Misery Loves Company

August 15, 2014

“For if I make you sorrowful, then who is he who makes me glad but the one who is made sorrowful by me?” (2Corinthians 2:2)

You can’t control the weather or rainy days but you can control the emotional climate that surrounds you. There is a principle in a relationship that tells us communication is a two-way street.  Whatever you send down that street comes back up that street and into your relationship with another person.

That is what the Apostle Paul is teaching when he essentially writes “If I say things that get you down who is going to build me up or pull me up?”  The reality is that you are probably going to pull me down because misery loves company.  This is a negative way of stating a positive truth.  That truth is if I say things to you that build you up, I have equipped you to build me up.

In another place Paul wrote:Let no corrupt word proceed out of your mouth, but what is good for necessary edification, that it may impart grace to the hearers.” (Ephesians 4:29)

In every relationship you have, with your spouse, your children, your parents, those you work with, those you work for, and those who work for you  – make the commitment to say and do things that build them up and minister the grace of God to them.  You will be surprised by joy to discover that what you send down that street will come back up that street and into your relationship with that person.

Jesus gave an unstable man named Simon the nickname Peter, which meant stable like a rock.  After calling Peter ‘a rock’ for three years Peter was like a rock. Try that in your relationships and see what happens.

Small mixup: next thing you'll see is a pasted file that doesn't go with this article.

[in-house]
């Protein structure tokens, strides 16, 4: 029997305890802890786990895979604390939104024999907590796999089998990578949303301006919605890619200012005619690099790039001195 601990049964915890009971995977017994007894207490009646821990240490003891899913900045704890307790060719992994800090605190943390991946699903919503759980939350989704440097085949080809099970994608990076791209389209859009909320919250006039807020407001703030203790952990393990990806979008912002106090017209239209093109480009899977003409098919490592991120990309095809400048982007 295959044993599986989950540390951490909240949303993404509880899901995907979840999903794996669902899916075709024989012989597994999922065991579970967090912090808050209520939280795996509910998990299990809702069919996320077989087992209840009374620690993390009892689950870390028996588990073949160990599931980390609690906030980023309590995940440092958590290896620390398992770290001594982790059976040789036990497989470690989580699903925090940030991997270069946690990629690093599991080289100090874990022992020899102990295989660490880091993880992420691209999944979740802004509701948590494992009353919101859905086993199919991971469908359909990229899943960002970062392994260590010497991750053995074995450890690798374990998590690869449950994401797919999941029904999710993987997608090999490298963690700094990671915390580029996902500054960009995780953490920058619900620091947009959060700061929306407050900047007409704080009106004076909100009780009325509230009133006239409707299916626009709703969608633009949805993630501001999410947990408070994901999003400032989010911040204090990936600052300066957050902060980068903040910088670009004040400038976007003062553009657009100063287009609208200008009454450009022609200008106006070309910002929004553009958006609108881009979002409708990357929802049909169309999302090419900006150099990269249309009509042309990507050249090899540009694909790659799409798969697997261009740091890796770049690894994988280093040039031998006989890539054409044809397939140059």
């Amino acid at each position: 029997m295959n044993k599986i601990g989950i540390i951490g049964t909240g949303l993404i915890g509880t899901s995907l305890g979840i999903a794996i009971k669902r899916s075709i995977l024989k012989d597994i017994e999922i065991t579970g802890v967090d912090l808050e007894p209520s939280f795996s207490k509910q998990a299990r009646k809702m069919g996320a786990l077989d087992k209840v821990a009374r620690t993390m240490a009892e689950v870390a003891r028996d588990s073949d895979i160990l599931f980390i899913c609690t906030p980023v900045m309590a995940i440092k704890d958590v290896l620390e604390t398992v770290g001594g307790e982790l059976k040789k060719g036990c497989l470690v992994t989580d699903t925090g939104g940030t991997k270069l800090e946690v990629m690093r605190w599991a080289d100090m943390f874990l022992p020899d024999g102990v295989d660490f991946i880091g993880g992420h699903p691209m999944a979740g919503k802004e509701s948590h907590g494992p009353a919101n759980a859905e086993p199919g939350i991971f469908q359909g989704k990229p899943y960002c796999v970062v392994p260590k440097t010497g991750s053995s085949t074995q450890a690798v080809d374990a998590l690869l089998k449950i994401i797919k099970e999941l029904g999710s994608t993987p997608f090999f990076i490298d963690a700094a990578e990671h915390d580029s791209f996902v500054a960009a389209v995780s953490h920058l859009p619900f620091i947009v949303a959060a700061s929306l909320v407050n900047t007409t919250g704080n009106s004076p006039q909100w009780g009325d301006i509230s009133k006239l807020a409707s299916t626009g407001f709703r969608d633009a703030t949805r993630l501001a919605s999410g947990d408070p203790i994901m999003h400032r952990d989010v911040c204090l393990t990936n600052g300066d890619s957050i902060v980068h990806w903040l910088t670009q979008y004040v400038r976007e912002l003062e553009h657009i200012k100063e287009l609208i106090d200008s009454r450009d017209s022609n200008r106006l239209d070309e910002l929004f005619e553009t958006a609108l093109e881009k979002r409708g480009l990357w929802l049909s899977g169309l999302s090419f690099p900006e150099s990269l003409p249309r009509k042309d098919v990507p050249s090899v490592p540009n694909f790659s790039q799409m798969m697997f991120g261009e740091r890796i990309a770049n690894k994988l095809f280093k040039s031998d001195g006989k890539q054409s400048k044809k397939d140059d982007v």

Dick Woodward, 29 June 2010

A Dilemma of Porcupines

August 17, 2012

“Let no corrupt communication proceed out of your mouth, but what is good for necessary edification, that it may impart grace to the hearers.” (Ephesians 4:29)   

Communication is one of the greatest challenges we have in our life.  Whether it is in our marriage or in any of the relationships we have in our work and interactions with people on a daily basis, we find ourselves challenged by communication.

It takes courage to communicate because those who communicate with us often say things we need to hear but may not want to hear.  And we must say things people do not want to hear but need to hear.  In many ways when we communicate we face…

A Porcupine’s Dilemma

What’s a porcupine to do,
When faced with cold weather?
When the dark clouds can be construed,
Only as bringing a storm and nothing better,
For in a world of naught but porcupines,
Who among us should be so inclined,
To choose to envelop the other in ourselves,
Despite the threat of our sharp, prickly ends,
Is warmth so inviting,
Its promise so binding,
That a dozen pricks should be a necessary step,
In finding solace once the sun sets,
You see, in the end,
The coin flips between comfort and company,
Does the porcupine seek comfort in its kin,
Only to find pain through some sadistic irony?
Such is the porcupine’s dilemma,
As the wind begins to howl,
Should he enter his kindred’s embrace and suffer,
Or isolate himself and huddle down?        
(attributed to: Vishal Bala)

 We can be controlled by the fear of being stuck and isolate ourselves into a lonely self imposed solitary confinement.  Or, as courageous communicators, we can be controlled by the Holy Spirit and communicate very carefully—like porcupines embracing—and minister grace to our hearers.